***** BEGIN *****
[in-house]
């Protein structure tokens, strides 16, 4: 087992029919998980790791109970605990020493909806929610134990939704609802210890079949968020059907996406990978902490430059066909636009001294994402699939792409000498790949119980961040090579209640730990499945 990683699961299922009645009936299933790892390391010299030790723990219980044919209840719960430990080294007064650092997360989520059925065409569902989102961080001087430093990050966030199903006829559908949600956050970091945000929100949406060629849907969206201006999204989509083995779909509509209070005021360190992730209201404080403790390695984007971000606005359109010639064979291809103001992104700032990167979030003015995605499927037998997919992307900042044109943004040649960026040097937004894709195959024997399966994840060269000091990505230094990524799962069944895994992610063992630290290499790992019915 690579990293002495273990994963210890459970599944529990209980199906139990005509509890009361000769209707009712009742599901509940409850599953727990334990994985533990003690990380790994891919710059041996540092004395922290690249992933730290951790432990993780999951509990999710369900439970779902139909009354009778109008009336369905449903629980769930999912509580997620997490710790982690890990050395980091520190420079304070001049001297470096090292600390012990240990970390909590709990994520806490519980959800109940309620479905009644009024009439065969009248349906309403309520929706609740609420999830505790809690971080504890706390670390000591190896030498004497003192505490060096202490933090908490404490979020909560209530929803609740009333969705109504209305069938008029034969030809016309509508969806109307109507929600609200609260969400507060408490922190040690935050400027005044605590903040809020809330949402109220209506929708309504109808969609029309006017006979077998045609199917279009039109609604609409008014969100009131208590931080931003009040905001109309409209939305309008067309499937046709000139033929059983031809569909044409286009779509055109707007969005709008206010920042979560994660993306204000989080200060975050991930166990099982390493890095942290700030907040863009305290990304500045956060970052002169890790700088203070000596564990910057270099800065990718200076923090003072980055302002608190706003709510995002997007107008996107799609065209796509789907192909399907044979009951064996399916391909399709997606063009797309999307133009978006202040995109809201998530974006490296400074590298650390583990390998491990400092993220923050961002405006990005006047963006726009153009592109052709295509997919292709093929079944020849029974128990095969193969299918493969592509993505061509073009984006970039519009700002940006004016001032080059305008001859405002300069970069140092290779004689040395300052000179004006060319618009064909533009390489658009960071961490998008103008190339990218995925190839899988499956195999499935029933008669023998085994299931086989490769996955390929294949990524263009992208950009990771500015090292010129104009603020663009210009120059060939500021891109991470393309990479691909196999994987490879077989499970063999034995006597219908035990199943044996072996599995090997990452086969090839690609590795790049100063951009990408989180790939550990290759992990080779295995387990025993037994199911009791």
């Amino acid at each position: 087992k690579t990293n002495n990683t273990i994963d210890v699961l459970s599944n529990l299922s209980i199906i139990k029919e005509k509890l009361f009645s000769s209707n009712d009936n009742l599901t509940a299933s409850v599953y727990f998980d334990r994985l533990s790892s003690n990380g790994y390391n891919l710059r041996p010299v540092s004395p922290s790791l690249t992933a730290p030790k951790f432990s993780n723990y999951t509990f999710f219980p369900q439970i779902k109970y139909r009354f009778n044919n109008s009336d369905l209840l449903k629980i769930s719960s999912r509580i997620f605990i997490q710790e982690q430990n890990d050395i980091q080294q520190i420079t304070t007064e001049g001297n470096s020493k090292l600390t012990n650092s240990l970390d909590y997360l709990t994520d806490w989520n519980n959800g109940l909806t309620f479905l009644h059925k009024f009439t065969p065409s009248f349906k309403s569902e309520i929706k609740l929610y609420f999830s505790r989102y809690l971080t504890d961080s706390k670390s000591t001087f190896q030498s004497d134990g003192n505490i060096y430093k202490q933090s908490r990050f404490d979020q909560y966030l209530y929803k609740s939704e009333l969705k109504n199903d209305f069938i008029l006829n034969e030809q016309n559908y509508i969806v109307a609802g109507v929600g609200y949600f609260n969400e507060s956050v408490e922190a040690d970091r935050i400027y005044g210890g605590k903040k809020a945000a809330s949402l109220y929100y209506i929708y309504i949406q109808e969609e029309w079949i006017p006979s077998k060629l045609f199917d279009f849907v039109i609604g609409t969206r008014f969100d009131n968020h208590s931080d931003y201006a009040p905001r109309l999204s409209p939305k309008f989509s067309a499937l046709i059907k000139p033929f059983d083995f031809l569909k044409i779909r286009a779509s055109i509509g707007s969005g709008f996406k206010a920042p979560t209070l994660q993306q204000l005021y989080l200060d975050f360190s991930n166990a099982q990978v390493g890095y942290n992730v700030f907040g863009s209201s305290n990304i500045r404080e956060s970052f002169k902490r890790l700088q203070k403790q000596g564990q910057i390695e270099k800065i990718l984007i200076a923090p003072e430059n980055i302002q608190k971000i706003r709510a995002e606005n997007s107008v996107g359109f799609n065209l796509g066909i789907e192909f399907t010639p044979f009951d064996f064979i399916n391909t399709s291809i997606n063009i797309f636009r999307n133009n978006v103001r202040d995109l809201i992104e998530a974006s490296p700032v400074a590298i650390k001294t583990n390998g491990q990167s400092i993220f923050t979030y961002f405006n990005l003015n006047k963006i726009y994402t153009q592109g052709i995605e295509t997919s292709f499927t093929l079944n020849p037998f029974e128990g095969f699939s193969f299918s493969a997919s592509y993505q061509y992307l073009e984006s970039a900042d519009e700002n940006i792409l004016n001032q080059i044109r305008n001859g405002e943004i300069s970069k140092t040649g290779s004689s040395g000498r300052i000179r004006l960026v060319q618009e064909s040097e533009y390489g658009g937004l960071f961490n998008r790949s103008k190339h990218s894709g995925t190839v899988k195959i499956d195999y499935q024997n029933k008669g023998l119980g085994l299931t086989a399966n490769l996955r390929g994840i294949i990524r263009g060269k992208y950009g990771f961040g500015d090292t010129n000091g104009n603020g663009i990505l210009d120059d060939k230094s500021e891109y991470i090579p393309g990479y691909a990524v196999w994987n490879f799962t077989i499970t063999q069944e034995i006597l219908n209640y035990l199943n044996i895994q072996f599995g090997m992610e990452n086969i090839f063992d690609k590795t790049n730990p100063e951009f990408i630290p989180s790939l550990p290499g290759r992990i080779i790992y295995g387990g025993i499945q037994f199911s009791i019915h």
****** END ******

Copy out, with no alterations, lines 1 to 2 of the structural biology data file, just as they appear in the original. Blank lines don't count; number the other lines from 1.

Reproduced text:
[in-house]
């Protein structure tokens, strides 16, 4: 087992029919998980790791109970605990020493909806929610134990939704609802210890079949968020059907996406990978902490430059066909636009001294994402699939792409000498790949119980961040090579209640730990499945 990683699961299922009645009936299933790892390391010299030790723990219980044919209840719960430990080294007064650092997360989520059925065409569902989102961080001087430093990050966030199903006829559908949600956050970091945000929100949406060629849907969206201006999204989509083995779909509509209070005021360190992730209201404080403790390695984007971000606005359109010639064979291809103001992104700032990167979030003015995605499927037998997919992307900042044109943004040649960026040097937004894709195959024997399966994840060269000091990505230094990524799962069944895994992610063992630290290499790992019915 690579990293002495273990994963210890459970599944529990209980199906139990005509509890009361000769209707009712009742599901509940409850599953727990334990994985533990003690990380790994891919710059041996540092004395922290690249992933730290951790432990993780999951509990999710369900439970779902139909009354009778109008009336369905449903629980769930999912509580997620997490710790982690890990050395980091520190420079304070001049001297470096090292600390012990240990970390909590709990994520806490519980959800109940309620479905009644009024009439065969009248349906309403309520929706609740609420999830505790809690971080504890706390670390000591190896030498004497003192505490060096202490933090908490404490979020909560209530929803609740009333969705109504209305069938008029034969030809016309509508969806109307109507929600609200609260969400507060408490922190040690935050400027005044605590903040809020809330949402109220209506929708309504109808969609029309006017006979077998045609199917279009039109609604609409008014969100009131208590931080931003009040905001109309409209939305309008067309499937046709000139033929059983031809569909044409286009779509055109707007969005709008206010920042979560994660993306204000989080200060975050991930166990099982390493890095942290700030907040863009305290990304500045956060970052002169890790700088203070000596564990910057270099800065990718200076923090003072980055302002608190706003709510995002997007107008996107799609065209796509789907192909399907044979009951064996399916391909399709997606063009797309999307133009978006202040995109809201998530974006490296400074590298650390583990390998491990400092993220923050961002405006990005006047963006726009153009592109052709295509997919292709093929079944020849029974128990095969193969299918493969592509993505061509073009984006970039519009700002940006004016001032080059305008001859405002300069970069140092290779004689040395300052000179004006060319618009064909533009390489658009960071961490998008103008190339990218995925190839899988499956195999499935029933008669023998085994299931086989490769996955390929294949990524263009992208950009990771500015090292010129104009603020663009210009120059060939500021891109991470393309990479691909196999994987490879077989499970063999034995006597219908035990199943044996072996599995090997990452086969090839690609590795790049100063951009990408989180790939550990290759992990080779295995387990025993037994199911009791």